I was skeptical so I asked for documentation and received the following paragraphs:

Service Planning reviews proposed service changes through the City’s Equity and Inclusion Lens.  We look at each of the groups identified by the Lens and would confirm that each group has been considered in the final recommendation of the service change. This was an approved recommendation by Transit Commission back in July 2013. Our approach has been to review how any of the identified groups in the Lens have been impacted by using spatial data – are there significant pockets of groups along a route that have been impacted by a proposed change. 

While there is not a spatial identification of women across the City, women are a significant part of other equity groups for which we do have spatial data. For example, we do have spatial data for seniors, Aboriginal, racialized groups, recently immigrated, people with disabilities and low-income groups. Transit improvements affecting each of these equity groups also would represent gains for women.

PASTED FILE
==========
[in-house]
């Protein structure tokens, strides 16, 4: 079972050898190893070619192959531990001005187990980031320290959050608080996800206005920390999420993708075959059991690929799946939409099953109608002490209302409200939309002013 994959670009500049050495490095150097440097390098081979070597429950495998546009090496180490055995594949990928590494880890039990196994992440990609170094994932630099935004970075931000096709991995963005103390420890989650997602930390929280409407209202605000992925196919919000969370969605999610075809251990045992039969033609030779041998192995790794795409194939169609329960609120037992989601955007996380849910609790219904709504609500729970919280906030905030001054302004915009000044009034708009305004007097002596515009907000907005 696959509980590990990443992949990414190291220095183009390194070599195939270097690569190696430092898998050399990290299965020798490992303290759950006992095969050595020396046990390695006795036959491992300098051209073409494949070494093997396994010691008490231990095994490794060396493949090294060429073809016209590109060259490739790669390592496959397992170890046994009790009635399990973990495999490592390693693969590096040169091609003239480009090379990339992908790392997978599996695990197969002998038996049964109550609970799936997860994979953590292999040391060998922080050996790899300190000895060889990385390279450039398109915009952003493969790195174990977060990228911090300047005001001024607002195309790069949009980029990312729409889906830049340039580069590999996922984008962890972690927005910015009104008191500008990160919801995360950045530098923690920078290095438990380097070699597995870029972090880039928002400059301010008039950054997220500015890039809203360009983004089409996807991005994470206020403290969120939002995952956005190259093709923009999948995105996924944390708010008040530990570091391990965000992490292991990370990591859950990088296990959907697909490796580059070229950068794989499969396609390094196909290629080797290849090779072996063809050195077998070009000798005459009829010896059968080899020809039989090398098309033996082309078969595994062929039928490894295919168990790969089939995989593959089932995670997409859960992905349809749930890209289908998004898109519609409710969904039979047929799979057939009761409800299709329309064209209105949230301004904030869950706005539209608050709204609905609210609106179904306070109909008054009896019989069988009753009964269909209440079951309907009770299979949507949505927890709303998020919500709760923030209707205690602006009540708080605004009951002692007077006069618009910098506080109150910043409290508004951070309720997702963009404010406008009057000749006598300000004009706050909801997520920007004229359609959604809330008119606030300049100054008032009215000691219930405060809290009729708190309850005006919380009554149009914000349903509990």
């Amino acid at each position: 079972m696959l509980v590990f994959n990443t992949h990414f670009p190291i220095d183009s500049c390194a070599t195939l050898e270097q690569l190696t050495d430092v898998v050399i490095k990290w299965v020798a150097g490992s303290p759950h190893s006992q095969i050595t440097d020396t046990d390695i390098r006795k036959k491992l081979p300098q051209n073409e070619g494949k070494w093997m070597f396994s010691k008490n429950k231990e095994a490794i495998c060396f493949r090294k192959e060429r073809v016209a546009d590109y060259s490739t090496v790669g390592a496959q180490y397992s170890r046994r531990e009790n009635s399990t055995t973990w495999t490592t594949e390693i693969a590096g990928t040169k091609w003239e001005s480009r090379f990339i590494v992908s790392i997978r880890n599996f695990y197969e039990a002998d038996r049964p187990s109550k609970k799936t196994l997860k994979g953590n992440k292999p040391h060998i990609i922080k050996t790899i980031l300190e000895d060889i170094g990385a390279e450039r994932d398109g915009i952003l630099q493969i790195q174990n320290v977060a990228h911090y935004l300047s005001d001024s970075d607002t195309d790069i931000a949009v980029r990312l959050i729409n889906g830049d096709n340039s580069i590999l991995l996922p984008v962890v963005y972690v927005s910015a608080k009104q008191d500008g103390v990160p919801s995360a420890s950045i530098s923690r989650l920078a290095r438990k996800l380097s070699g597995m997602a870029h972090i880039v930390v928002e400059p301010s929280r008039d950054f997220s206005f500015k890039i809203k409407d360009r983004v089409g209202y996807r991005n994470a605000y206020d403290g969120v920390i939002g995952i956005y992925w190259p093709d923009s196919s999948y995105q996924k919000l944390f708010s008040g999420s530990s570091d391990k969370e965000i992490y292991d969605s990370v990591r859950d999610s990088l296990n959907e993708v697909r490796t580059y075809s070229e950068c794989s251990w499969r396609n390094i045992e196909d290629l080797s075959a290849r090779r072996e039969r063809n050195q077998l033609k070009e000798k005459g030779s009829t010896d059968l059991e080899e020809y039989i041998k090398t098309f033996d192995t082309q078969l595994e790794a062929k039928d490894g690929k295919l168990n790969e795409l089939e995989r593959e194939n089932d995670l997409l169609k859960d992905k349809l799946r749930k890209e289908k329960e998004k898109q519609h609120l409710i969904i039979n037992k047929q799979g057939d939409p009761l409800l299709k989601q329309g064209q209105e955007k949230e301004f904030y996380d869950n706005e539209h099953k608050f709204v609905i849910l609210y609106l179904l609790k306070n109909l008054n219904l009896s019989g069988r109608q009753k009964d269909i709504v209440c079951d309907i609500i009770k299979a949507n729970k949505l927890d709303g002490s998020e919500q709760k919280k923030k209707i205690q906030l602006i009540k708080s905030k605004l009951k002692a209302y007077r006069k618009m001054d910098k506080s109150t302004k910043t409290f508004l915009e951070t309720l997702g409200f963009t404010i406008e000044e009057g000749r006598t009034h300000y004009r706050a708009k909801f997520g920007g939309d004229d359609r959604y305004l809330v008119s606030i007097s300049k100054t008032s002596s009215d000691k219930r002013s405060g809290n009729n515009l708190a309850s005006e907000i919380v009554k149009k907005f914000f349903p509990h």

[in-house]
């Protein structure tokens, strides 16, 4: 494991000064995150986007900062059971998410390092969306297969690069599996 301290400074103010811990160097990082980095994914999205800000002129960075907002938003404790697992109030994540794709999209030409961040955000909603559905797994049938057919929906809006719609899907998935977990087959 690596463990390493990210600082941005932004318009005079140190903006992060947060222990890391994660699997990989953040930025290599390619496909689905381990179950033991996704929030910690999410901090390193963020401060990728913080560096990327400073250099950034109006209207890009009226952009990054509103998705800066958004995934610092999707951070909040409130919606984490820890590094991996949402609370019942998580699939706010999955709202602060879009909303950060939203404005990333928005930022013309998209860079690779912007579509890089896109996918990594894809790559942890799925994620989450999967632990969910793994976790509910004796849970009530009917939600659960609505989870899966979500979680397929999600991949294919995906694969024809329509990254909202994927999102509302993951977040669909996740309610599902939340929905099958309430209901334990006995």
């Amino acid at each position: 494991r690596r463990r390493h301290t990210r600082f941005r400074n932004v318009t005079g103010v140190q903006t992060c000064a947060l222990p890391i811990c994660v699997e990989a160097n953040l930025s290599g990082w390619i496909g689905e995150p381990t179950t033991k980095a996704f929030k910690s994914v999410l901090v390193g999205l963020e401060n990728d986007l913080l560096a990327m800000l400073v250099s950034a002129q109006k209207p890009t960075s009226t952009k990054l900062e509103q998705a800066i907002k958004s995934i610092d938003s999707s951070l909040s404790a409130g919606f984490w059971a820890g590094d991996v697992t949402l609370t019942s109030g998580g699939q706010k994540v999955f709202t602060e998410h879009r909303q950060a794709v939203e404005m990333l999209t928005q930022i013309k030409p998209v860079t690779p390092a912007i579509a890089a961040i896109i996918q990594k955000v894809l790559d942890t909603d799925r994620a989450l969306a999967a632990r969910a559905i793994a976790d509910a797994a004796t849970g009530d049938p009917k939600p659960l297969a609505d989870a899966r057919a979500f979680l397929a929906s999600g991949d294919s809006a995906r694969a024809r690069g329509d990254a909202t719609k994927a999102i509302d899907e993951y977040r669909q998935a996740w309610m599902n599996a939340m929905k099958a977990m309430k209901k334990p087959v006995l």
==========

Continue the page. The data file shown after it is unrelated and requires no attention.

Besides the frustrating bureaucratic language, it’s obvious that OC Transpo failed to understand the purpose of the equity and inclusion lens.

Here’s what they should have done.

Step one, identify the specific groups of people MOST affected by route changes. In the case of transit, they are:

  • people with disabilities
  • elderly people
  • low income people
  • people with cognitive impairment
  • people without cars


Step two, identify HOW people will be affected:

  • people will be unable to get to where they want to go